[Frontiers in Bioscience 3, d944-960, September 1, 1998]
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CAVEAT LECTOR




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BIOLOGICAL AND MOLECULAR BASIS OF HUMAN BREAST CANCER

Jose Russo, Xiaoqi Yang, Yun-Fu Hu, Betsy A. Bove, Yajue Huang, Ismael D.C.G. Silva, Quivo Tahin, Yuli Wu, Nadia Higgy, Abdel Zekri, and Irma H. Russo

Breast Cancer Research Laboratory, Fox Chase Cancer Center, Philadelphia, Pennsylvania, USA

Received 12/17/97 Accepted 7/21/98

4. FACTORS INFLUENCING SUSCEPTIBILITY OF HBEC TO CELL TRANSFORMATION

4.1. Lobular differentiation

Using our established in vitro system that allows us to efficiently culture HBEC whose growth characteristics in vitro reflect the in vivo degree of lobular development and the rate of cell proliferation (6), we tested on HBEC the transforming potential of chemical carcinogens known to be of etiological importance in various experimental models of mammary cancer (29). Our results indicate that HBEC of Lob 1, obtained from young nulliparous women, which are less differentiated, are more proliferative and more susceptible to be transformed by chemical carcinogens than those of the more differentiated Lob 3 from older and parous women (6). These results indicate that the susceptibility of HBEC in vitro is influenced by differentiation status of the breast in vivo. Whereas we do not have a complete elucidation of the genes involved in the process of mammary gland differentiation, we have recently cloned a gene, namely, mammary-derived growth inhibitor (MDGI), from the primary culture of HBEC (30). Using in situ hybridization techniques, we have demonstrated that the expression of MDGI is absent in the least differentiated Lob 1 and 2, low in the moderately differentiated Lob 3 and maximal in the most differentiated Lob 4 (30) (Table 1). In consideration of other observations that the MDGI locus, mapped to chromosome 1p21-23 (31), is frequently lost in breast tumors (32) and that MDGI expression is associated with tumor suppression in breast cancer cells (33), it is reasonable to speculate that MDGI might be a tumor suppressor and silenced in the very early stage of carcinogenesis. Overexpression of MDGI in the otherwise susceptible HBEC (e.g., MCF-10F cells) would confer resistance to chemical carcinogenesis in these cells. Experiments are currently in progress to test this hypothesis.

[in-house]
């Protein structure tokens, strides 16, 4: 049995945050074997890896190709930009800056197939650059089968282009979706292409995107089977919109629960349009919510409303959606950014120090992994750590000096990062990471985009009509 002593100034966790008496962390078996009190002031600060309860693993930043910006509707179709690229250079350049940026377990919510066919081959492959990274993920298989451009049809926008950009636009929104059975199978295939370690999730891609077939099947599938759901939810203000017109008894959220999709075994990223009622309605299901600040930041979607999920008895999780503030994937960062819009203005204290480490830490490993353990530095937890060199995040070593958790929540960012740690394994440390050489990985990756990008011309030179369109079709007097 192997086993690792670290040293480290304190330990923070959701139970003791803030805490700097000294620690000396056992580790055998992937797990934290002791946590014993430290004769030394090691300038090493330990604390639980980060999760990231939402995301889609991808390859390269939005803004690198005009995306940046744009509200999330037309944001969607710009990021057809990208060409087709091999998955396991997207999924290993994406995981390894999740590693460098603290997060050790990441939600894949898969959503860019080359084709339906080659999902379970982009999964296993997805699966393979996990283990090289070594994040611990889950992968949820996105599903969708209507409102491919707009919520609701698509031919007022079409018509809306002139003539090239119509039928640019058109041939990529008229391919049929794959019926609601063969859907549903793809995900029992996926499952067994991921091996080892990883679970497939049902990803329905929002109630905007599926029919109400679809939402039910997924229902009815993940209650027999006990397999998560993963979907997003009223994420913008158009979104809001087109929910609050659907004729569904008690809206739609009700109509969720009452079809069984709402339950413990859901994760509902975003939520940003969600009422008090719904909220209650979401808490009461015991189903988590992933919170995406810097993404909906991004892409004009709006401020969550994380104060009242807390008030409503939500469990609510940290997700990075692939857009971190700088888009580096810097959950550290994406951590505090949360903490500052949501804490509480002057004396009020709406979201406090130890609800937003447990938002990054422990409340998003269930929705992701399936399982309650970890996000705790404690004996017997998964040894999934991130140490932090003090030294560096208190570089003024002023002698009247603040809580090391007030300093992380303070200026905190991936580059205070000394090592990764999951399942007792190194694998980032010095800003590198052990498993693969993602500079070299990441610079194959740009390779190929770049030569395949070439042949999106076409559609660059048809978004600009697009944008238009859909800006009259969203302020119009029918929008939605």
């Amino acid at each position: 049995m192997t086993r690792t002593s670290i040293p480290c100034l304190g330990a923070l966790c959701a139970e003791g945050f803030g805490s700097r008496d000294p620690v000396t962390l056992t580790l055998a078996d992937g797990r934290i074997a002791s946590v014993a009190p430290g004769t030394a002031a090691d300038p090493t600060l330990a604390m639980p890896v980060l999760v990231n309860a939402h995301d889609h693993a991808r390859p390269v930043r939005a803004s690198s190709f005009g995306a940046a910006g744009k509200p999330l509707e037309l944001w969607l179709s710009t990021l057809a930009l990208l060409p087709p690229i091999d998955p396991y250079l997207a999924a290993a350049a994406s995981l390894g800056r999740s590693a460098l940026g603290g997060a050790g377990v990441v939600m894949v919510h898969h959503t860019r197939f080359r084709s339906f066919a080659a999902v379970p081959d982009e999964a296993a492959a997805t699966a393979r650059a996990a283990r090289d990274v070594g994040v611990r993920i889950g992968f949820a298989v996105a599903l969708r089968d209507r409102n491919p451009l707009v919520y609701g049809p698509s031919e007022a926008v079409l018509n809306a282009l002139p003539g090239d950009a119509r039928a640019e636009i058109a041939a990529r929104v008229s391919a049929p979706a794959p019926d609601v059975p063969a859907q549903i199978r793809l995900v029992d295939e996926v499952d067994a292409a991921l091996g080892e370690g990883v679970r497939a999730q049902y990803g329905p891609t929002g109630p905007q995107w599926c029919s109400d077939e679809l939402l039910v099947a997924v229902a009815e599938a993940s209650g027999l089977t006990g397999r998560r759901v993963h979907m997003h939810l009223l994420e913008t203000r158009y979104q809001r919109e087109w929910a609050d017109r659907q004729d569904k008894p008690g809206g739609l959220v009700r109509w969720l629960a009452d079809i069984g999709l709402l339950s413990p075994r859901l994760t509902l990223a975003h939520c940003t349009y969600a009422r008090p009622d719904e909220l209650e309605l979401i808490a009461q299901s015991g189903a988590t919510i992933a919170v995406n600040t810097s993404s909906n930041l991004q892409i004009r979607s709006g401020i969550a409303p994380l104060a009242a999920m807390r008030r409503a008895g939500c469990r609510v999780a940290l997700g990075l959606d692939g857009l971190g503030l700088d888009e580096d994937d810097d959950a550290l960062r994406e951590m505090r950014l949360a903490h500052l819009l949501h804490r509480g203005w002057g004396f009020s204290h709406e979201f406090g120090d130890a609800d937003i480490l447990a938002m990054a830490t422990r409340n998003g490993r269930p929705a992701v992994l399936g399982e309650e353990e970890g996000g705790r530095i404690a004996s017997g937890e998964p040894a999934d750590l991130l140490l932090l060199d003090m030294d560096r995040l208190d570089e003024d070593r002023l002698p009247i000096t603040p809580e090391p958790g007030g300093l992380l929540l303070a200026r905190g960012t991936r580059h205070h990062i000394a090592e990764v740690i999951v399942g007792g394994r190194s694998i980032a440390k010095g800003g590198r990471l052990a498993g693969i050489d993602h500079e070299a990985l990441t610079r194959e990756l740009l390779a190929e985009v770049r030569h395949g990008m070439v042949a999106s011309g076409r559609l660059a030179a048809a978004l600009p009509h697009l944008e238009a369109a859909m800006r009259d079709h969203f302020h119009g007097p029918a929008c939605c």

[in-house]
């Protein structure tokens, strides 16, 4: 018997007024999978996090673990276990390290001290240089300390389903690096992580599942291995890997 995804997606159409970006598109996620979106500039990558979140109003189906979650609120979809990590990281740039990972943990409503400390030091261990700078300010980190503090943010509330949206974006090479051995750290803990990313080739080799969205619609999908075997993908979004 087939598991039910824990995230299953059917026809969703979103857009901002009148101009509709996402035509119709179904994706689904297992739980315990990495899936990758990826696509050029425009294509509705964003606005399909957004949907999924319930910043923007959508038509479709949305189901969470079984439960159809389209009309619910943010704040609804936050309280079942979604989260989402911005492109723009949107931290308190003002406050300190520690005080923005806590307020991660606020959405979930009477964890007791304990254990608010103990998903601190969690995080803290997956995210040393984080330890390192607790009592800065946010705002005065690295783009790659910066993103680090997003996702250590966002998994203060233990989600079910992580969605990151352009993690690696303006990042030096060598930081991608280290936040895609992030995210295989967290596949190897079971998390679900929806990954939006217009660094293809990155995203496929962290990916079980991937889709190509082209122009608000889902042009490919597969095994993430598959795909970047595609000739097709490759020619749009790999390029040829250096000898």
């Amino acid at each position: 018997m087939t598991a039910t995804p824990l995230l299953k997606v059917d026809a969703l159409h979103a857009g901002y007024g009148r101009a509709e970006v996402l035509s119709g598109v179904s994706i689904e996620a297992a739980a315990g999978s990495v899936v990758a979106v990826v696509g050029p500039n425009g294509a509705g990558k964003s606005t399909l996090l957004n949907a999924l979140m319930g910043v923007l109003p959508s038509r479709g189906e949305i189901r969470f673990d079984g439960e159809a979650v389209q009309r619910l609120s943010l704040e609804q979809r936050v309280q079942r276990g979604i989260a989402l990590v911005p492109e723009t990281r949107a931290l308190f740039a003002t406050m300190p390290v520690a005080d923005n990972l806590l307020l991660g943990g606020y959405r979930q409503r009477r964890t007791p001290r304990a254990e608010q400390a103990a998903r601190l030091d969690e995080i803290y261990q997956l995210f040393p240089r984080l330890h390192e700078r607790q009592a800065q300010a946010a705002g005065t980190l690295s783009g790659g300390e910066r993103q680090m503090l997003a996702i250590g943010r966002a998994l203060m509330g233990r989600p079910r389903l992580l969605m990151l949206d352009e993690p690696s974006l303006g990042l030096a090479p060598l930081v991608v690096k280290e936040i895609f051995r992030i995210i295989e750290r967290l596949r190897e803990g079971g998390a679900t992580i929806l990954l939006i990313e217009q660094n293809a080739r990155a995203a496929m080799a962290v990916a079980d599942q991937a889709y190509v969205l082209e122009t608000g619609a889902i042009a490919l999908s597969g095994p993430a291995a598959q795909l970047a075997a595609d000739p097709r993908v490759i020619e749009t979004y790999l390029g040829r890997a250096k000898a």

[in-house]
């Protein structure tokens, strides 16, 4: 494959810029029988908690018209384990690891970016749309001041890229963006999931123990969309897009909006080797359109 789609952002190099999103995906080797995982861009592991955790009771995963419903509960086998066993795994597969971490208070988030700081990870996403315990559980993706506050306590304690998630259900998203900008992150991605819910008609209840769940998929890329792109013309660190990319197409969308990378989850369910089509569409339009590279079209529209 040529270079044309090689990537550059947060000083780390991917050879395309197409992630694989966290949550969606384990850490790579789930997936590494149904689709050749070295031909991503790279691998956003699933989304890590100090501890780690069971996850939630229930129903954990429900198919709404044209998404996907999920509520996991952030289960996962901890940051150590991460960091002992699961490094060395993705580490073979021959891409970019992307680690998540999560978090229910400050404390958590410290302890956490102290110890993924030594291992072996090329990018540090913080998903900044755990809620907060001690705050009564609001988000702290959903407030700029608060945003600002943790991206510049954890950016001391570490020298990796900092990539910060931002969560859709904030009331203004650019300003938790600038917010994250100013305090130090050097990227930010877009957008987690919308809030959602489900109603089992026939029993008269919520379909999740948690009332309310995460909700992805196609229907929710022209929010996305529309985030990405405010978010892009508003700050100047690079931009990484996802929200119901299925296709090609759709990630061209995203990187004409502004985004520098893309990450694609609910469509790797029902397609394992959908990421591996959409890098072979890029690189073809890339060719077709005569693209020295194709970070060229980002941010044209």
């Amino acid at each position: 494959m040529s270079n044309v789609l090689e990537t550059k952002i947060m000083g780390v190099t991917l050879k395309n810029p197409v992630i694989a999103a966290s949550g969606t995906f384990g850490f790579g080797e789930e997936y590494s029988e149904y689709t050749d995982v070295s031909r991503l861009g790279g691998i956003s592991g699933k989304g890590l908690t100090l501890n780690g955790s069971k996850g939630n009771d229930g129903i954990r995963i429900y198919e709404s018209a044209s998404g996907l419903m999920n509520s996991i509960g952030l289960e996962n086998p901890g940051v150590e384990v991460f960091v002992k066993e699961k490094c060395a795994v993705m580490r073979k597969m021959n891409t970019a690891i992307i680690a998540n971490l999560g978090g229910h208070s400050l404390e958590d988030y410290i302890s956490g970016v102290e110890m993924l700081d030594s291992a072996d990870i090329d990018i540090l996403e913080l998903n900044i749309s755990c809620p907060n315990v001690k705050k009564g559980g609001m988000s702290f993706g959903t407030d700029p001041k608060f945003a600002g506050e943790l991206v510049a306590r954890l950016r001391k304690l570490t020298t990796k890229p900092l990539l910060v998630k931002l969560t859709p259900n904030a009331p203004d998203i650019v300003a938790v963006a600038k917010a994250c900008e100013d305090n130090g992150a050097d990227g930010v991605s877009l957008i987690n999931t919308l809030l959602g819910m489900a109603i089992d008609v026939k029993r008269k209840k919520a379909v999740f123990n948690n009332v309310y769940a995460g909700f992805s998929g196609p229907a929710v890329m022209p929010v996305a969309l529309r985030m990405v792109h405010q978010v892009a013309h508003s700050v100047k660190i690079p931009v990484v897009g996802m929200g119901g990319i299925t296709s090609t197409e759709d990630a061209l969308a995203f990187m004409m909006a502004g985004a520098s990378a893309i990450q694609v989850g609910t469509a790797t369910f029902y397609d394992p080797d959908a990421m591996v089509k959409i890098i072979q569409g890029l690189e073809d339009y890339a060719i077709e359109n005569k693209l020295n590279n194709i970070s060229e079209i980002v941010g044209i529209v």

Table 1. Expression of MDGI in relation to lobular differentiation in human breast

Case #

Agea

Lobule Typeb

MDGIc

7

46

1

+/-

8

48

1

+/-

10

39

1

+/-

6

49

1/2

+

9

47

1/2

+/-

2

36

2

+

5

41

2/3

+

1

43

3

++

3

29

4

++++

4

35

4

++++

aAge of the donor at the time of reduction mammoplasty surgery.